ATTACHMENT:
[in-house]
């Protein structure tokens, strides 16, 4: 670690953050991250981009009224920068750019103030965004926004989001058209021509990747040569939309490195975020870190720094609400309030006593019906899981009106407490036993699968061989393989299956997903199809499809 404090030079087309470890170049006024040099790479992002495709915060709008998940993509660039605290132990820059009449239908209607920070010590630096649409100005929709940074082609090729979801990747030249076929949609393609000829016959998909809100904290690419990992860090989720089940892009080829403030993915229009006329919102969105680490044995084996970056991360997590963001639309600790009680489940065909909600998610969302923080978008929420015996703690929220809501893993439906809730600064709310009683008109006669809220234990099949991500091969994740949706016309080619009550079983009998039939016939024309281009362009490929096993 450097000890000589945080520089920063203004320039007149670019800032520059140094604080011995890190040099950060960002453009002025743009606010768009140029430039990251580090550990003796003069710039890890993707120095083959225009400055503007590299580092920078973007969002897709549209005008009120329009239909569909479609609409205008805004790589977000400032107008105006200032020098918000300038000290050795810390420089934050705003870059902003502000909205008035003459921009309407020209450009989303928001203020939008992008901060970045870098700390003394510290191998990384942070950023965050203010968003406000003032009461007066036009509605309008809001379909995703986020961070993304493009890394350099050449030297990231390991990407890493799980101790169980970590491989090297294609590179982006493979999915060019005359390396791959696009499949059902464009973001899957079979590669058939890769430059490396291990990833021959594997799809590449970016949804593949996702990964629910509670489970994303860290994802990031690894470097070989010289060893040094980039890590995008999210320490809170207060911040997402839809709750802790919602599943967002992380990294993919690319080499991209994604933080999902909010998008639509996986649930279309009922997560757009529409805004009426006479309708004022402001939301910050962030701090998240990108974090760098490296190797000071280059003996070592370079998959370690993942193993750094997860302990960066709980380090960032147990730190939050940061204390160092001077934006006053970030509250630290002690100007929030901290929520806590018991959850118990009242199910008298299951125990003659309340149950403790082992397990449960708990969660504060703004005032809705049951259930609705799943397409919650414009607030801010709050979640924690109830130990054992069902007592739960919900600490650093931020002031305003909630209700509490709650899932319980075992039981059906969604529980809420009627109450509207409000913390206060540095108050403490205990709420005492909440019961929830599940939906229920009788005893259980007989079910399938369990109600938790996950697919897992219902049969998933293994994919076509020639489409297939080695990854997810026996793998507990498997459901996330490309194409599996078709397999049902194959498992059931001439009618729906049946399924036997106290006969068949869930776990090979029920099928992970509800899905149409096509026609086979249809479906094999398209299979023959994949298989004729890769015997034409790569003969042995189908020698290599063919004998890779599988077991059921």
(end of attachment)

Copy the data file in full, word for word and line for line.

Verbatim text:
[in-house]
């Protein structure tokens, strides 16, 4: 670690953050991250981009009224920068750019103030965004926004989001058209021509990747040569939309490195975020870190720094609400309030006593019906899981009106407490036993699968061989393989299956997903199809499809 404090030079087309470890170049006024040099790479992002495709915060709008998940993509660039605290132990820059009449239908209607920070010590630096649409100005929709940074082609090729979801990747030249076929949609393609000829016959998909809100904290690419990992860090989720089940892009080829403030993915229009006329919102969105680490044995084996970056991360997590963001639309600790009680489940065909909600998610969302923080978008929420015996703690929220809501893993439906809730600064709310009683008109006669809220234990099949991500091969994740949706016309080619009550079983009998039939016939024309281009362009490929096993 450097000890000589945080520089920063203004320039007149670019800032520059140094604080011995890190040099950060960002453009002025743009606010768009140029430039990251580090550990003796003069710039890890993707120095083959225009400055503007590299580092920078973007969002897709549209005008009120329009239909569909479609609409205008805004790589977000400032107008105006200032020098918000300038000290050795810390420089934050705003870059902003502000909205008035003459921009309407020209450009989303928001203020939008992008901060970045870098700390003394510290191998990384942070950023965050203010968003406000003032009461007066036009509605309008809001379909995703986020961070993304493009890394350099050449030297990231390991990407890493799980101790169980970590491989090297294609590179982006493979999915060019005359390396791959696009499949059902464009973001899957079979590669058939890769430059490396291990990833021959594997799809590449970016949804593949996702990964629910509670489970994303860290994802990031690894470097070989010289060893040094980039890590995008999210320490809170207060911040997402839809709750802790919602599943967002992380990294993919690319080499991209994604933080999902909010998008639509996986649930279309009922997560757009529409805004009426006479309708004022402001939301910050962030701090998240990108974090760098490296190797000071280059003996070592370079998959370690993942193993750094997860302990960066709980380090960032147990730190939050940061204390160092001077934006006053970030509250630290002690100007929030901290929520806590018991959850118990009242199910008298299951125990003659309340149950403790082992397990449960708990969660504060703004005032809705049951259930609705799943397409919650414009607030801010709050979640924690109830130990054992069902007592739960919900600490650093931020002031305003909630209700509490709650899932319980075992039981059906969604529980809420009627109450509207409000913390206060540095108050403490205990709420005492909440019961929830599940939906229920009788005893259980007989079910399938369990109600938790996950697919897992219902049969998933293994994919076509020639489409297939080695990854997810026996793998507990498997459901996330490309194409599996078709397999049902194959498992059931001439009618729906049946399924036997106290006969068949869930776990090979029920099928992970509800899905149409096509026609086979249809479906094999398209299979023959994949298989004729890769015997034409790569003969042995189908020698290599063919004998890779599988077991059921």